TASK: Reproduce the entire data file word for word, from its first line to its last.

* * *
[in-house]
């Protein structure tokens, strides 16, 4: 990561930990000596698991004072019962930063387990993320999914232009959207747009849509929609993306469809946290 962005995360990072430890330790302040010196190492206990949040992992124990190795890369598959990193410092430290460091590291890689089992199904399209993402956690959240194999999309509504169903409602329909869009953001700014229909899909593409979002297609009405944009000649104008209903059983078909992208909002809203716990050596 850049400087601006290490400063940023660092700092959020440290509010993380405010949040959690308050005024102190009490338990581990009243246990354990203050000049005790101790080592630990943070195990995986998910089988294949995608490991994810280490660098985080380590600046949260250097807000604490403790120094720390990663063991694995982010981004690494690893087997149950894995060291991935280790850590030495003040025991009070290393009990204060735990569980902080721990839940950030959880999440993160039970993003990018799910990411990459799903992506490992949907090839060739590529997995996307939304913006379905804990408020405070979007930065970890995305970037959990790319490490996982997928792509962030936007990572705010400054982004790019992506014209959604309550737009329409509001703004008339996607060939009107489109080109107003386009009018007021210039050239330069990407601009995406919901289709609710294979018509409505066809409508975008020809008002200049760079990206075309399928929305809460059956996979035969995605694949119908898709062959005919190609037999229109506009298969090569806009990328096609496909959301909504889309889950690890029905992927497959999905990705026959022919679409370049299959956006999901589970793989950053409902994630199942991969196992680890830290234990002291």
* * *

[in-house]
């Protein structure tokens, strides 16, 4: 990561930990000596698991004072019962930063387990993320999914232009959207747009849509929609993306469809946290 962005995360990072430890330790302040010196190492206990949040992992124990190795890369598959990193410092430290460091590291890689089992199904399209993402956690959240194999999309509504169903409602329909869009953001700014229909899909593409979002297609009405944009000649104008209903059983078909992208909002809203716990050596 850049400087601006290490400063940023660092700092959020440290509010993380405010949040959690308050005024102190009490338990581990009243246990354990203050000049005790101790080592630990943070195990995986998910089988294949995608490991994810280490660098985080380590600046949260250097807000604490403790120094720390990663063991694995982010981004690494690893087997149950894995060291991935280790850590030495003040025991009070290393009990204060735990569980902080721990839940950030959880999440993160039970993003990018799910990411990459799903992506490992949907090839060739590529997995996307939304913006379905804990408020405070979007930065970890995305970037959990790319490490996982997928792509962030936007990572705010400054982004790019992506014209959604309550737009329409509001703004008339996607060939009107489109080109107003386009009018007021210039050239330069990407601009995406919901289709609710294979018509409505066809409508975008020809008002200049760079990206075309399928929305809460059956996979035969995605694949119908898709062959005919190609037999229109506009298969090569806009990328096609496909959301909504889309889950690890029905992927497959999905990705026959022919679409370049299959956006999901589970793989950053409902994630199942991969196992680890830290234990002291």